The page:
Brazilian Foreign Minister Mauro Vieira was highly critical of the United Nations Security Council's performance regarding the ongoing war between Israel and the terrorist group Hamas. We failed, said the top diplomat of the country currently chairing the body, Agencia Brasil reported.
Vieira harshly criticized the council's delay in approving a resolution on the conflict between Israel and the Islamist group Hamas, which controls the Gaza Strip in the Middle East. At a meeting Monday afternoon, Vieira criticized the stance of some countries which, according to him, use the Council to achieve personal goals rather than to protect civilians in the Middle East.
Since October 7, we have met several times and voted on four resolutions. However, we remain deadlocked, due to internal disagreement, particularly among permanent members, and thanks to the persistent use of the council to achieve their own purposes rather than putting the protection of civilians above all else, he said. Everyone is seeing our inability to unite and respond to a crisis that challenges us, he added.
Brazil chaired the council in October and tried to push through a resolution for several days, listening to various countries. But on Oct. 18, when the text was put to the vote, it was vetoed by the United States, one of the permanent member countries.
The UN Security Council has five permanent members: China, France, Russia, the United Kingdom, and the United States. The others make up the rotating council. For a resolution to be approved, it needs the support of nine of the total 15 members, and none of the permanent members can veto the text. In addition to the proposal presented by Brazil, the United States submitted its version, which was vetoed by the Russians, who, in turn, had their two proposals vetoed by the United States and the United Kingdom.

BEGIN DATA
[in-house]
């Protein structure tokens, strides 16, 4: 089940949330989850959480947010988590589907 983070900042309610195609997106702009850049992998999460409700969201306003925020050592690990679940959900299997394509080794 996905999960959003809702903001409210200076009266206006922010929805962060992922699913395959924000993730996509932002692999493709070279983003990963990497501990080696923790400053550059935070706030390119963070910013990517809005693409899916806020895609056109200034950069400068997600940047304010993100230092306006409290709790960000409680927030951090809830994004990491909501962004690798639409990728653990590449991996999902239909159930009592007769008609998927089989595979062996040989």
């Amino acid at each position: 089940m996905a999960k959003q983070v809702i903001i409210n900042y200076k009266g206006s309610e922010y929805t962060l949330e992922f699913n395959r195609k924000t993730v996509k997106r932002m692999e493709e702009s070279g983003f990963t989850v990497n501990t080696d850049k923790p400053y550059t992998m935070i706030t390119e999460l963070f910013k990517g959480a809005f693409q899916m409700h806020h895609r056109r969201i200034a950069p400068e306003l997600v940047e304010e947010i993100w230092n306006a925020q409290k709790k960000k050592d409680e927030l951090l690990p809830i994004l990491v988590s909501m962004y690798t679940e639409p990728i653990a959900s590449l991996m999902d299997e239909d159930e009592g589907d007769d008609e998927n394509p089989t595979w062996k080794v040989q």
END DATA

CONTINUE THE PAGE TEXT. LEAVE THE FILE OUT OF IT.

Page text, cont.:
The various unsuccessful attempts to present a common position fueled Vieira's criticism. He was chairing the meeting, but before reading his speech following President Lula's guidelines, he asked his colleagues to excuse him and spoke as the Brazilian Chancellor.
Since the last time I spoke to this Council, last week, the child death count has risen by a thousand. Meanwhile, the Security Council holds meetings and listens to speeches, without being able to take a
fundamental decision: to end human suffering, he said. According to him, the council has failed meeting after meeting to put the lives of civilians as a priority.
While thousands of Israelis and Palestinians mourn their loved ones, while Israelis agonize over the fate of the hostages, while Gaza suffers in the face of the relentless military operation that is killing civilians, including an intolerable number of children, we have the means to do something and yet, time and time again, we fail, Vieira insisted.
In a direct and critical speech, Vieira also called for an end to hostilities and access to medical care for civilian victims in the Gaza Strip. He pointed out that, in three weeks of conflict, there have already been 8,000 deaths, 3,000 of them children. At one point in his speech, the foreign minister cited Hamas as responsible for rekindling the crisis in the region with terrorist actions.
He added that there may still be time for the Security Council to take a stand on behalf of civilians and against hostilities in the region. If not now, when? How many more lives will be lost before we finally move from rhetoric to action? he concluded.
In recent weeks, the council has witnessed a dispute between the United States and Russia over the leading role in the discourse. While the Americans, supported by the United Kingdom, demand a resolution guaranteeing Israel, their ally, the right to respond to the attacks it has suffered, Russia proposes a ceasefire but does not mention Hamas. Nor do the Russians condemn the Islamist group for the actions that started the latest chapter in the historic conflict in the region.
As they both have veto power, there is always the position of one against the resolution supported by the other. In the resolution presented by Brazil, which was more likely to be approved, Russia abstained. In this case, it was up to the United States to overturn the text.
(Source: Agencia Brasil)